Durbin visits Cook Canton

By:  Larry Eskridge
Canton Daily Ledger

CANTON —In 1963, Bill Cook invented a new method for surgically removing kidney stones.

And, according to Steve Ferguson, chairman of the board for the Cook Group, the first person he tried it out on was his wife, Gayle.

Five years later, the daughter of U.S. Sen. Dick Durbin (D-Ill.) had to have a kidney stone removed, using the same method.


Durbin related the story as he toured the Cook plant in Canton during a downstate tour of area businesses to learn the best way to expand employment and improve the use of cutting edge technology in the state. To that end, Durbin was visiting downstate companies which were doing well in the current hard economic times and trying to find out why.

"This type of plant gives people a chance to work near their homes, and we want to make that concept grow," Durbin said.

Durbin praised the Canton plant for making a dynamic product which was "revolutionizing the medical field and saving lives every singe day."

Durbin noted he had visited a similar facility in Boston where a majority of the workers spoke English as a second language. He added most of the catheters were found to be faulty. He also said workers at the Canton plant were taking time to make sure quality is their number one priority, which he said requires a lot more hands-on work than automated factories. It was also noted more than 80 percent of the products produced by Cook Medical were made in the United States.

During Durbin's visit, Ferguson and plant manager Shawn Lawrence explained the history of Cook Medical and the variety of devices produced at the Canton plant. Lawrence noted all of the work was done by hand rather than automation. A total of 60 workers were currently employed, and at full capacity the plant can employ 300.

Durbin remarked 300 jobs at the Cook plant would translate into 1,000 more jobs in the community.

Ferguson added the price of the catheters manufactured in Canton have come down over the years.

Canton Mayor Kevin Meade told Durbin that Canton was comparable to many cities and towns in Illinois, with the major employer for many years closing its doors and throwing people out of work. He noted federal dollars had been used to help improve the area so the Cook company would be able to locate here. Meade noted it took both public and private money to make the new plant a reality and create jobs, adding it was the partnership between the public and private sectors which made the venture successful.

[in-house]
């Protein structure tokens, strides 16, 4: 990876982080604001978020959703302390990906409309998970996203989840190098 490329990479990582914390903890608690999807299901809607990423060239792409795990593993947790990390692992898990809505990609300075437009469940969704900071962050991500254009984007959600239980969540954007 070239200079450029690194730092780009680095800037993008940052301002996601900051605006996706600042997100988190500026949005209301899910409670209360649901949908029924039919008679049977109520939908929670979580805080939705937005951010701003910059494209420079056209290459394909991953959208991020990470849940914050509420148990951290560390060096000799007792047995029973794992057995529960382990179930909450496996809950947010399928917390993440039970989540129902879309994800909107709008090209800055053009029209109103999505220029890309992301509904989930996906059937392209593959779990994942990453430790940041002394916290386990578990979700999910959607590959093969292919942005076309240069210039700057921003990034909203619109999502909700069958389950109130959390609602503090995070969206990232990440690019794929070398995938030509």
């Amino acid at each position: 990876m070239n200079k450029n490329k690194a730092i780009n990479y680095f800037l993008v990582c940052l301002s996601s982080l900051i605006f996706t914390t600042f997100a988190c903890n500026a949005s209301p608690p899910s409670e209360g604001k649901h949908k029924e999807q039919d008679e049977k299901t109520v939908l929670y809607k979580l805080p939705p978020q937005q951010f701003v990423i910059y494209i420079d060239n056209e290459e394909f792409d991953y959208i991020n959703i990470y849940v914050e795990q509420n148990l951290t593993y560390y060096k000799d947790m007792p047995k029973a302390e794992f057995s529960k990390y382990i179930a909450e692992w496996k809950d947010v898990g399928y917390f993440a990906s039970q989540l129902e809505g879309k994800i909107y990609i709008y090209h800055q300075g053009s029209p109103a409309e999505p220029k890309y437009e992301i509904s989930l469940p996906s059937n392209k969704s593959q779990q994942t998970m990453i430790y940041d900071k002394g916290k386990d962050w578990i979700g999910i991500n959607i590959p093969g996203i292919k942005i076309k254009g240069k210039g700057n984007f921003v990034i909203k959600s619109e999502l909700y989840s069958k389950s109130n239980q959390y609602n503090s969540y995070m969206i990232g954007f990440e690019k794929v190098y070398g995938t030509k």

"This is an example of what a small town should do to create jobs," Meade said.

Other improvements provided by the Cook organization were noted, including the new hotel and the renovation of many downtown buildings. In addition, Meade noted the factory had been architecturally designed to fit in with the church across the street.

Ferguson said the city of Canton was great to work with, getting things done in a timely manner. "Government needs to understand that," Ferguson added, referring to costs that mount for private businesses due to government delays.

Ferguson also spoke with Durbin about taxes and Food and Drug Administration (FDA) regulations which he said were slowing down advancements in medical technology. He noted user fees put in place by government had slowed approval of technology rather than increased it, which was the rationale behind the measure.

Durbin also visited the actual working part of the plant, where he spoke to workers and discussed the process.

"We are honored to have him take the time to visit us," said Ferguson. "We really want him to get the message about job creation and see what we do first hand."

Ferguson added he wanted to see the regulatory environment changed so that approval of new products can be done in a timely manner without cutting corners.

"The bottom line is that the most important thing is to create jobs, good paying jobs that can't be outsourced overseas," said Durbin. "Illinois has the potential to do that."

Ferguson noted the quality and efficacy of the work by Canton employees could stand up against anywhere else in the world.